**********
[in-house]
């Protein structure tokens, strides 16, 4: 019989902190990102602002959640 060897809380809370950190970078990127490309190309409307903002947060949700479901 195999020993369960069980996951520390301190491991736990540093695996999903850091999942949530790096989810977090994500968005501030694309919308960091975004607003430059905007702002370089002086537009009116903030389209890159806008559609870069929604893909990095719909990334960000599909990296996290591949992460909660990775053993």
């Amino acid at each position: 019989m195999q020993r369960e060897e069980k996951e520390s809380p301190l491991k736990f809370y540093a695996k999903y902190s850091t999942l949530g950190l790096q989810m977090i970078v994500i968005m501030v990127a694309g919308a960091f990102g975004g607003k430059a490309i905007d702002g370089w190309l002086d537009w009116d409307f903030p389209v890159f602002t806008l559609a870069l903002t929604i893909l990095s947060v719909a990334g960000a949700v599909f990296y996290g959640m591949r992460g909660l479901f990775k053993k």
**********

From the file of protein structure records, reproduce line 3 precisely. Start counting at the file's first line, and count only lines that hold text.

């Amino acid at each position: 019989m195999q020993r369960e060897e069980k996951e520390s809380p301190l491991k736990f809370y540093a695996k999903y902190s850091t999942l949530g950190l790096q989810m977090i970078v994500i968005m501030v990127a694309g919308a960091f990102g975004g607003k430059a490309i905007d702002g370089w190309l002086d537009w009116d409307f903030p389209v890159f602002t806008l559609a870069l903002t929604i893909l990095s947060v719909a990334g960000a949700v599909f990296y996290g959640m591949r992460g909660l479901f990775k053993k």